During the propagation of radiation, energy is transferred, which allows, with the help of detection of this radiation, to measure the non-contact temperature of the body. The radiated energy and its characteristic wavelength depend primarily on the temperature of the radiating body. Ideally, the measured object receives all the infrared radiation from the environment and at the same time emits the maximum radiation corresponding to its temperature. In this case, there is talk of a so-called “black body”. In nature, such behavior is almost non-existent, there is also a partial reflection of radiation. Therefore, in order to achieve reliable measurement results in practice, it is necessary to precisely define this radiation, energy reflection or eliminate this effect by appropriate measures. This can be done by means of a reference measurement with a contact thermometer or by deliberately changing the measured area so that this area is easily measurable for infrared measuring technology; you can use paint, glue, plastic coating or paper stickers. The measured object and its environment will ultimately decide whether and what measures to follow. Assessment assistance is offered by classifying application examples according to the appearance of the measured objects and their surface.
An object that absorbs all the energy from the incident infrared radiation converts it into its own infrared radiation and radiates 100% of this energy again. There is no reflection or transmission of radiation. In practice, objects with these properties do not occur.
Radiation (Emission), Reflection (Reflection), Transmission (Transmission)
As we already know, everybody whose temperature is higher than absolute zeros (0 Kelvin = -273.15 ° C) emits electromagnetic radiation. The radiation sensed by the measuring head consists of the radiation of the measured body, of the external radiation reflected by the reflection on the measured body and of the transmission through the measured body. The sum of this radiation is evaluated by the device. Since the device does not know the individual radiation contents, it must be specified how large the radiation of the measured body is.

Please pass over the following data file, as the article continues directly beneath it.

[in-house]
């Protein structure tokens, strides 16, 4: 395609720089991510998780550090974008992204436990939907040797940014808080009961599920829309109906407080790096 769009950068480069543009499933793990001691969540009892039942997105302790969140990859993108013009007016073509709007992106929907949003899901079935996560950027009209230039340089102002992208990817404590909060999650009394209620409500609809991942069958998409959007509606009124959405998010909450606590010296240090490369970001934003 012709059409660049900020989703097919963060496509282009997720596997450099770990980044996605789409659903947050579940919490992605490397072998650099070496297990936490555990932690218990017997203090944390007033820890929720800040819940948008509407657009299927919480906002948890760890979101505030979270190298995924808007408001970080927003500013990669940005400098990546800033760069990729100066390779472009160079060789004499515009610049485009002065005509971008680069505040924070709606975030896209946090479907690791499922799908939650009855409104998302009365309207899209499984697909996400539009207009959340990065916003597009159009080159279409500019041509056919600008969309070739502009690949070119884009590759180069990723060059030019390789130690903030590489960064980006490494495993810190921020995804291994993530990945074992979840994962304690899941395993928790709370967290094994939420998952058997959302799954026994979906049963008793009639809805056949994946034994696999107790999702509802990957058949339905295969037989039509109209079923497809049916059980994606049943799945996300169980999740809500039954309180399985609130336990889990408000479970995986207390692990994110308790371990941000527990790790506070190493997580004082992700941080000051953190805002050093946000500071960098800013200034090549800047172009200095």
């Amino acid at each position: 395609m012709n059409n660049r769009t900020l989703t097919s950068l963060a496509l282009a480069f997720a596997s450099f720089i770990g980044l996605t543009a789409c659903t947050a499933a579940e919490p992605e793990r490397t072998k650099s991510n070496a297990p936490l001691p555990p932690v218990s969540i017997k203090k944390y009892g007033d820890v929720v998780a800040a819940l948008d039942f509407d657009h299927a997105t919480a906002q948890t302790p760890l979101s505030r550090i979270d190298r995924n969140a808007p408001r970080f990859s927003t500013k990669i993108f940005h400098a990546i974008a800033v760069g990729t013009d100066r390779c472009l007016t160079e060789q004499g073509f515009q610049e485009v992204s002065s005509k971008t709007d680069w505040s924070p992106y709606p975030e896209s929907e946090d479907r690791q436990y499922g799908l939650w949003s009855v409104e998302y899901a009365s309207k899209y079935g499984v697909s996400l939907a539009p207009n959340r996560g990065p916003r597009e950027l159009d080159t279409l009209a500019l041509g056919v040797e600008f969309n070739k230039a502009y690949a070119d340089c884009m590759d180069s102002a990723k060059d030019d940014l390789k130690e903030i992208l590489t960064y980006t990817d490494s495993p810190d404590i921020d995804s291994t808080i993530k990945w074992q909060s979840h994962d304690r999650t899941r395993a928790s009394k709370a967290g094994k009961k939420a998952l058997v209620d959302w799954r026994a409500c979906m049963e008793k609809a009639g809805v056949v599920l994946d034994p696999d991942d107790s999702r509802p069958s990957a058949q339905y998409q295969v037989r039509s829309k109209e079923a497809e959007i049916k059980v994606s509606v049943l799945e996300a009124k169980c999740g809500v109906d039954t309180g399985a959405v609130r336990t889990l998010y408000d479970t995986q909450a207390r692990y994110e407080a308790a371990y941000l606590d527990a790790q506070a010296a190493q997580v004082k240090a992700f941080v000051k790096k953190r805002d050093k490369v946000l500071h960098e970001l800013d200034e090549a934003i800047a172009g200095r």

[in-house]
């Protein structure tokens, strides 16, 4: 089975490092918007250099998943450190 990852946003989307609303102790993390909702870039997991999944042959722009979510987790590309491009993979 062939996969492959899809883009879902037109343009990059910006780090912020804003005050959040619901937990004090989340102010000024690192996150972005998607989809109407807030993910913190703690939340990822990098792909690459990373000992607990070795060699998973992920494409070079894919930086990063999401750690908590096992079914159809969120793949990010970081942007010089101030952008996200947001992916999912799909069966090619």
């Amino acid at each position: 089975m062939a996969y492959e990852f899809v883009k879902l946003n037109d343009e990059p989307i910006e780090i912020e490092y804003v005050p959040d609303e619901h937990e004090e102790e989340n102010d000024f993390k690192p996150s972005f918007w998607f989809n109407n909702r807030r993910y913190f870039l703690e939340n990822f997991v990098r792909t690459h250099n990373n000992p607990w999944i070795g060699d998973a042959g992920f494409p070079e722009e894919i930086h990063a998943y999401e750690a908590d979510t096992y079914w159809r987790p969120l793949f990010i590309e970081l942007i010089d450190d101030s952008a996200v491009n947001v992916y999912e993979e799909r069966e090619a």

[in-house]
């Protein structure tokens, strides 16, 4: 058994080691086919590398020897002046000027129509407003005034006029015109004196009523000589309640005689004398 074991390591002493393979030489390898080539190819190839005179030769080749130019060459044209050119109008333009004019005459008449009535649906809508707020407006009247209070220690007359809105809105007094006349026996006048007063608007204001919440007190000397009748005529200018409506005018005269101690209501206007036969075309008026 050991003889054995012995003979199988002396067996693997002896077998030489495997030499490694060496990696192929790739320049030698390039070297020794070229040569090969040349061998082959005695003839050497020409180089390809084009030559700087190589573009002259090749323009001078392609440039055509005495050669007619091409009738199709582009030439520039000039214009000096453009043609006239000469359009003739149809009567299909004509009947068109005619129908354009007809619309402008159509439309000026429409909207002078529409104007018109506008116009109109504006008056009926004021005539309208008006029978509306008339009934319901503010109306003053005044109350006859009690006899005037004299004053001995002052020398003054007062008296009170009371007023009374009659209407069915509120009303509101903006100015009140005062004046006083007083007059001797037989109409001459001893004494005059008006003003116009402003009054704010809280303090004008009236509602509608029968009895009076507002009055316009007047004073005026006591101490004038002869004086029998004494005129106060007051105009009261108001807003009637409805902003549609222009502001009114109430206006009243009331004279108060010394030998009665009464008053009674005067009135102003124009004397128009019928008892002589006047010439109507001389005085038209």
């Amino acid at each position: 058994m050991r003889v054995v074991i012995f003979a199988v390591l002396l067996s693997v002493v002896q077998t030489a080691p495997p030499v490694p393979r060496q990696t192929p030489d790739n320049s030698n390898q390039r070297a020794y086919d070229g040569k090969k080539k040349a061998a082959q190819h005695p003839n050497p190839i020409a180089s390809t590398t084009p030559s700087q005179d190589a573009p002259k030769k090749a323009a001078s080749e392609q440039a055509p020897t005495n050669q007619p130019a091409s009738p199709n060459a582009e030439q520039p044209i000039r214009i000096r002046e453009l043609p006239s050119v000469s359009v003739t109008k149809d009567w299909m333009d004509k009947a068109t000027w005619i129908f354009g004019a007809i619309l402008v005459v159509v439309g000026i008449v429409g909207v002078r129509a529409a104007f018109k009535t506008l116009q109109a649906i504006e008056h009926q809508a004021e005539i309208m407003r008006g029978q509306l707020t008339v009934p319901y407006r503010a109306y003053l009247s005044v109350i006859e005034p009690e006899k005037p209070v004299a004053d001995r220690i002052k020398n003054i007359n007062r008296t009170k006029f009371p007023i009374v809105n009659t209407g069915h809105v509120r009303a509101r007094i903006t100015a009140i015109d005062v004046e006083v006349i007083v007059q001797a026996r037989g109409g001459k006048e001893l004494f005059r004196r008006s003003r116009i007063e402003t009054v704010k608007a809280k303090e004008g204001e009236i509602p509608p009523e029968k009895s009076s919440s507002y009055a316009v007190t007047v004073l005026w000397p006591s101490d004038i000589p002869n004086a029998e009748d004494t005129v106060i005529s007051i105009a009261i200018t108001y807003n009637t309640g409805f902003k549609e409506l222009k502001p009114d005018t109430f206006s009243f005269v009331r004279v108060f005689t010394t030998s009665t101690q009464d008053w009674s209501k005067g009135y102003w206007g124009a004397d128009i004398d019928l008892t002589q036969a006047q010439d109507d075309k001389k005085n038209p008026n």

Součet tohoto záření je vyhodnocován přístrojem. Protože přístroj jednotlivé podíly záření nezná, musí mu být zadáno, jak je velká část vyzařování měřeného tělesa.
The measured object is primarily in the foreground of each application. The task is to measure the temperature accurately and precisely. Solids, liquids or gases, each measured object appears to the infrared sensor individually and specifically. This is based on the specific properties of the material and the surface. Many organic products and liquids can thus be measured without special measures. In contrast, metals, especially those with a shiny surface, require special consideration.
If the degree of reflection and the degree of transmission are equal to 0, then we have an ideal measured body, the so-called “black emitter”, whose radiated energy can be calculated using Planek’s law of radiation. Such an ideal body has an emissivity e = 1.
Black emitter (Ideal emitter)
It absorbs and emits 100 % of radiation. Emissivity degree e = 1. In fact, such ideal conditions do not occur. Transmission and reflection always accompany measurements as interfering quantities.
Gray emitter (e less than 1)
Most bodies found in nature are referred to as “gray emitters”. They have the same characteristics as black emitters. Only the intensity of the radiation is lower. This is corrected by setting the emissivity level.
Color emitters are materials for which the degree of emissivity depends on the wavelength and thus on the temperature. This means that such a body has, for example, at + 200 ° C a different emissivity than at +600 ° C.
This is true for most metal materials. It should be noted here that the emissivity degree e is determined at the measured temperature.